The escapees ran for two hours, until the danger that they would be caught finally passed. “It was really hard,” says Mehari. “We didn’t have food for four days, only water. You drink even from the street.”
At the end of their four-day trek, they crossed the border into Sudan and stayed in the Shagarab refugee camp. Mehari spent three months there, moved to the capital Khartoum and then, while sick with malaria, fled through Sinai – a very arduous trip – to Israel. This was in 2009.
When he arrived at the Saharonim detention center where asylum seekers were sent, he told them he was born in Addis Ababa. “They told me I was Ethiopian. Because of that I was in the prison facility for eight months. Other people left within a week. I sat there for no reason.”
Ultimately, after a lot of suffering and no small amount of bureaucracy, he left Saharonim and took a bus to Tel Aviv.
“I had no one in the city, I had nothing. After two months, I found a small restaurant in Jaffa and worked there for two years,” Mehari says. After those two years, he moved on to the Orna and Ella culinary institution in Tel Aviv.
Soccer gave him some hope. As it happens, he had become quite well-known in Eritrea, as befits a national team player. He became a star of sorts here in Israel. When he arrived, although he didn’t immediately find work, he “found friends who played at the Central Bus Station. A lot of people recognized me, knew I played [soccer], so they told me, ‘Come play.’ We had a team and played every Saturday. After that, teams in Jerusalem and Ashdod emerged. We established a league of six teams and the crowds came. [Star of Asmara] won the title and I won the best player award,” he recounts.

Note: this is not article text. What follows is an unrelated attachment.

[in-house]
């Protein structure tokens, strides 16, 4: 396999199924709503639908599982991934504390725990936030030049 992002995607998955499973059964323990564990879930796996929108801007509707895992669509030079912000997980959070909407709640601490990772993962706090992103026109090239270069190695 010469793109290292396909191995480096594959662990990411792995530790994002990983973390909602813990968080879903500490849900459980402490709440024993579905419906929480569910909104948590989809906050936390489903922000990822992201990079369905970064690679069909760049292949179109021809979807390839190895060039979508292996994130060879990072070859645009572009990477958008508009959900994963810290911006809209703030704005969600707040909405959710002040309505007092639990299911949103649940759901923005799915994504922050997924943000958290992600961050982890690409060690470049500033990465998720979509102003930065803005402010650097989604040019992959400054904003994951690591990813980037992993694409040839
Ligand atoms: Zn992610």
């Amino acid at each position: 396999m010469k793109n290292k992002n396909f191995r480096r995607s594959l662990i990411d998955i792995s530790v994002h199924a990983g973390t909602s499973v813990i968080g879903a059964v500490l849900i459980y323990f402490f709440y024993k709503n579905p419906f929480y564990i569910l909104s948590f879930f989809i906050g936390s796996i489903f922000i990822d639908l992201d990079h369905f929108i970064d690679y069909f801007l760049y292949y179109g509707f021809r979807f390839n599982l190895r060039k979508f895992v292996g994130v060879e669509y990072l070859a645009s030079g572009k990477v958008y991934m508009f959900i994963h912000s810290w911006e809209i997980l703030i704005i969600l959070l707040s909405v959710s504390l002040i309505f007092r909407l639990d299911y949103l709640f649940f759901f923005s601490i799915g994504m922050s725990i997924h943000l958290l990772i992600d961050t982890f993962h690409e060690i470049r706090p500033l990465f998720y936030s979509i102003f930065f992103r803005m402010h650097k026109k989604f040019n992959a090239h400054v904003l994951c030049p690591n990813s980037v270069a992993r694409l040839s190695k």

More tournaments were staged in the following years, and there was even a makeshift “asylum seekers world cup” in Israel. “We were knocked out after two games – the Nigerians were particularly strong,” Mehari says.
But the golden age of Eritrean soccer in Israel didn’t last long. Mehari’s side used to play in south Tel Aviv, but that soccer field is unavailable to them now. “We paid 400 shekels ($115) for every game. Every day there was a game or two. They closed the fields to us, even before Holot.”
The years passed and Mehari’s dreams of playing professional soccer faded away. “I thought that when I arrived in Israel it would be easier. I would play soccer, join the league,” he admits. “But it wasn’t like I thought. [Israel] is really hard. I have one friend who started to play here. In Eritrea he played on the national team and in the top league. He had a few trials here a few years ago, but then they told him: ‘Bring permission from Eritrea.’ How can he get permission? He had fled.”